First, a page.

Doctrines The Taoist school of Shang-ch'ing or of Supreme Purity is also called the School of Mao Shan, a mountain to the south of Nankin which was its centre. It synthesised the thought of the Heavenly Masters and the esoteric knowledge of the Han, including the ancient physiological practices of China which were relegated to the background and interiorised. It emphasizes visual meditation whose focus is on the spirits of the body and of celestial deities, mainly astral ones, and which carries the adept to the ends of the earth and into the celestial realms where he encounters deities who give him the food of immortality. The adept achieves his salvation by acquiring a cosmic dimension and by spiritualising his body so that he can elevate himself into the heavens. The methods to be used are described in the books of precosmic origin written and revealed by the deities, which can only be transmitted by a master to an adept worthy to receive them who makes a solemn oath to put them into practice and to guard their secrets. These are a covenant with the gods who reveal the names of the deities which are necessary in order to find them and who by disclosing the names and the geography of the celestial realms provide the adept with the possibility of entering them.

History The sacred texts of this school were revealed to Yang Hsi between 364 and 370 by several deities whose master was Lady Wei, who had been dead for thirty years. Yang Hsi transmitted them to the Xu family, from where they were disseminated widely among aristocratic circles in the south of China. About the middle of the 5th century a group of hermits honoured by the emperor practised the teachings of the texts in Mao Shan. After Ku Huan (ca. 420-ca.483), the first historian and biographer of the school, Tao Hong-ching (456-536) a friend and protege of the Emperor Wu of the Liang, assembled and classified his texts and edited the Cheng-gao which recounted the revelations to Yang Hsi. Such was the success of the school that apocryphal texts appeared between the end of the 4th and the end of the 6th centuries, but which bore elements of a spirit of different origin from Ling-Pao and the Celestial Masters.
In the 6th century the Wu-shang pi yao, an important encyclopedia commissioned by Wu of the Chou, made up the most important part of the Shang-ch'ing texts, just like the great imperial encyclopedia, the T'ai-p'ing yu-lan, which was finished in 983. From the 6th to the 10th centuries the school was considered to be the most spiritually and hierarchically elevated school within Taoism. Its patriarchs Wang Yuan-chih (d.635) Pan Shih-cheng (d.694) and Sima Cheng-chen (647-735) were protected by the emperor whom they initiated and who built temples for them. The poet Li Po (701-62) was initiated into its texts. The school had considerable importance over literati and the development of Taoism. Numerous hymns, meditations, and ideas from this school were included in the liturgy, for example in the Yu-t'ang ta-fa (1120). Towards the 13th and 14th centuries it lost its importance. Nevertheless its 45th patriarch Liu Ta-pin (ca.1317-1328) wrote a preface to a monumental monograph about Mao Shan (probably written by Chang I, 1279-1350) which traced the history of the school.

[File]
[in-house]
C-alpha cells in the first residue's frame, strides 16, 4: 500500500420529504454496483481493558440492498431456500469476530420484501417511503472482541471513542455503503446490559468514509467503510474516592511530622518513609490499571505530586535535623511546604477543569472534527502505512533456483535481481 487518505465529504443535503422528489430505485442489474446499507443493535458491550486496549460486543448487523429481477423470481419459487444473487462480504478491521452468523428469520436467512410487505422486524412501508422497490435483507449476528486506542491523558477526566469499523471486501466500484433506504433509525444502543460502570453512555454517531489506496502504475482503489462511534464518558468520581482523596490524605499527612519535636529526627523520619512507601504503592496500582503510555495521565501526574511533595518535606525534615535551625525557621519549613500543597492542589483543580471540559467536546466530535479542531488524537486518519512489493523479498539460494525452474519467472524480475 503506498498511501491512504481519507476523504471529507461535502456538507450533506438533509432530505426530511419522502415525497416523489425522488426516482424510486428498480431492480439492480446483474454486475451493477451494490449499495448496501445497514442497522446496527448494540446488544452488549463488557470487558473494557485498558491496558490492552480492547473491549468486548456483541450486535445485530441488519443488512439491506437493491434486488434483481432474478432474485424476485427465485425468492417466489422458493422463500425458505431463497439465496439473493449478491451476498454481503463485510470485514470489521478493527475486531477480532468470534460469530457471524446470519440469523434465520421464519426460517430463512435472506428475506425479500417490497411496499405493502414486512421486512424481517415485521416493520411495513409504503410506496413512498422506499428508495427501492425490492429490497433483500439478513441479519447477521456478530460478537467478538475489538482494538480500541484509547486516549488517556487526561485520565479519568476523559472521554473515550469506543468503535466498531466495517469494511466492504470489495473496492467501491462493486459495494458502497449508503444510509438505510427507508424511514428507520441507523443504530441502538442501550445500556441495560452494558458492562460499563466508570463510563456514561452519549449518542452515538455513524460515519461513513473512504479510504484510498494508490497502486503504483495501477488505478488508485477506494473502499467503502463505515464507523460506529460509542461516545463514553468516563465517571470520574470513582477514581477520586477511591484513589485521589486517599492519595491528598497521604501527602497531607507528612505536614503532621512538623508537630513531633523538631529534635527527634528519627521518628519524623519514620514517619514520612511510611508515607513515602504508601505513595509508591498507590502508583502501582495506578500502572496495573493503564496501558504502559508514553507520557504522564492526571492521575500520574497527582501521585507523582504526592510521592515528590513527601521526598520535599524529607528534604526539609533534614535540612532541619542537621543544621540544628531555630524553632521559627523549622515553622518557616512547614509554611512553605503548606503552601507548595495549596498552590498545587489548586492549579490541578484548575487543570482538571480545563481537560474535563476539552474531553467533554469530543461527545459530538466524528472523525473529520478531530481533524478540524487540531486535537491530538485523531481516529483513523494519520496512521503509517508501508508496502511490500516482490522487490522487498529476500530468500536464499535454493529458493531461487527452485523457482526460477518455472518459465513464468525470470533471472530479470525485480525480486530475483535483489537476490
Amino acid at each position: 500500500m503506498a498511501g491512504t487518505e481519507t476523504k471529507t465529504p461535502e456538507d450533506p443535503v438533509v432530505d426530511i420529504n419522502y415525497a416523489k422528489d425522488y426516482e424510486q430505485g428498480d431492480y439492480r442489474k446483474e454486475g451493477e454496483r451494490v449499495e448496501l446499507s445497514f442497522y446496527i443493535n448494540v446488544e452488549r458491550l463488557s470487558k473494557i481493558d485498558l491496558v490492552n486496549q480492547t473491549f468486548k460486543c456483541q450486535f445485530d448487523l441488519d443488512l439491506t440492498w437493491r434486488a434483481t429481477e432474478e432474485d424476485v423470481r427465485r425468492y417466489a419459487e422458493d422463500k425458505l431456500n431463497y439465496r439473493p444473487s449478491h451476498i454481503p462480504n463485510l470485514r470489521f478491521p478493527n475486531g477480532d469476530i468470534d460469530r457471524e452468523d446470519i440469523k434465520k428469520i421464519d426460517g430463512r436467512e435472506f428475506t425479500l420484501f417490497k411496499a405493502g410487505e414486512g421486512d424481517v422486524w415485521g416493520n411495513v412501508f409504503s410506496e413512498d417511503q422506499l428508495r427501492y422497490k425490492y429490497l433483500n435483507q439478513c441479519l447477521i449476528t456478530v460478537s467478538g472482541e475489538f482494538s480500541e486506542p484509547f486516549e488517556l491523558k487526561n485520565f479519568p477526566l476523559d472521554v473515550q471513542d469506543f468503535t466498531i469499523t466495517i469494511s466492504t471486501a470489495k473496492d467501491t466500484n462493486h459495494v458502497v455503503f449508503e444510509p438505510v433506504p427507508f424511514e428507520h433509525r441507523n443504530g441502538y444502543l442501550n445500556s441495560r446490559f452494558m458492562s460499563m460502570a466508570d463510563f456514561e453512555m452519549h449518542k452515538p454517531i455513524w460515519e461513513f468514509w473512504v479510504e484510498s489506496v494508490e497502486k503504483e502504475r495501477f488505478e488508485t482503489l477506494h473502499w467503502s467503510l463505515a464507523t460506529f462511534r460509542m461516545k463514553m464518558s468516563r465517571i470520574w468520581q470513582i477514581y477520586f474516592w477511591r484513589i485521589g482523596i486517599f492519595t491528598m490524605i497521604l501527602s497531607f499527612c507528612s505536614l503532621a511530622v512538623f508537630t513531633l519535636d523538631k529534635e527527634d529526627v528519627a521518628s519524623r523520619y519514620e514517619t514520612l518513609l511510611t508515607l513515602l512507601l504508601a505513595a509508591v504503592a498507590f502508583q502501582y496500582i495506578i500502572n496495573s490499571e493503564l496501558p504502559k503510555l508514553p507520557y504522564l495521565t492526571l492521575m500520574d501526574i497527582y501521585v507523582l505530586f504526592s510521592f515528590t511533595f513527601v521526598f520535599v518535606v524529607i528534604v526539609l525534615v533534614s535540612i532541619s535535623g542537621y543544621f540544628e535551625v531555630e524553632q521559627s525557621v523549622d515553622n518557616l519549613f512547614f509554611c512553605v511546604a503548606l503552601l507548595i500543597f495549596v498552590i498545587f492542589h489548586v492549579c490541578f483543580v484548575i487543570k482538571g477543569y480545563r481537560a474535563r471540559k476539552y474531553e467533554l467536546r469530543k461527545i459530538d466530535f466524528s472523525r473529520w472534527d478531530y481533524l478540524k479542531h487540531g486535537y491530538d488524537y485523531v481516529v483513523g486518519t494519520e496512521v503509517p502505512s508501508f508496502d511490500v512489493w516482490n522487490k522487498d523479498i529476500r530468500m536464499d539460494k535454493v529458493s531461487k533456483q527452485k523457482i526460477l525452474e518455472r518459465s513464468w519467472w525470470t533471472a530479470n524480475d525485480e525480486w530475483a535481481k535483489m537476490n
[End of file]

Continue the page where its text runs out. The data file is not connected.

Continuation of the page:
Symbols The symbolic basis of Shang-ch'ing is that of the cosmology of Yin-Yang and the Five Agents which link the human body's intestines to the energies of the cosmos. The adept absorbs the emanations which come from the four cardinal points and the centre and has the deities come to him in order to make his body immortal. The spleen is the centre of the body and corresponds to the centre of the universe. His kidneys are linked to the North from where springs light and the primordial breath, the Supreme Unity which is synonymous with the Tao. The breath, the principle of the air and yang of the body, is its equivalent; the jing essence is its yin aspect and liquid which materialises in the body in saliva, sweat and semen etc. Breath and essence must arise and fall in the body like Yin and Yang between heaven and earth.
The writings unveil the heavenly and labyrinthine "true Form" of the sacred mountains and describes the heavenly and subterranean lands at the end of the world and beyond, where the adept can go through his interior gaze. In the same way, he accompanies the sun and the moon, drinks lustral water which has gathered in their fragrances and ascends towards their paradise. He is assisted by the use of charms and invocations which are the drawing and sound of the secret names of the deities and which give him the power to make them come.
"To keep the One" is an expression which designates several sorts of meditations on the original Unity. One of them consists of getting into the Bushel, the centre of heaven, with the three divinities which are an incarnation of the One and who remain in the three fields of cinnabar situated beneath the abdomen, in the heart and in the head.
It is also necessary to free oneself from the "knots of the embryo" which are prenatal seeds of death by invoking the luminous spirits of one's body and reviving one's embryonic life in the divine and cosmic fashion with the aid of the original Father and the mysterious Mother who are not one's parents of the flesh.

Adherents It is not possible to determine the size of the movement.

Main Centre
 Mao shan.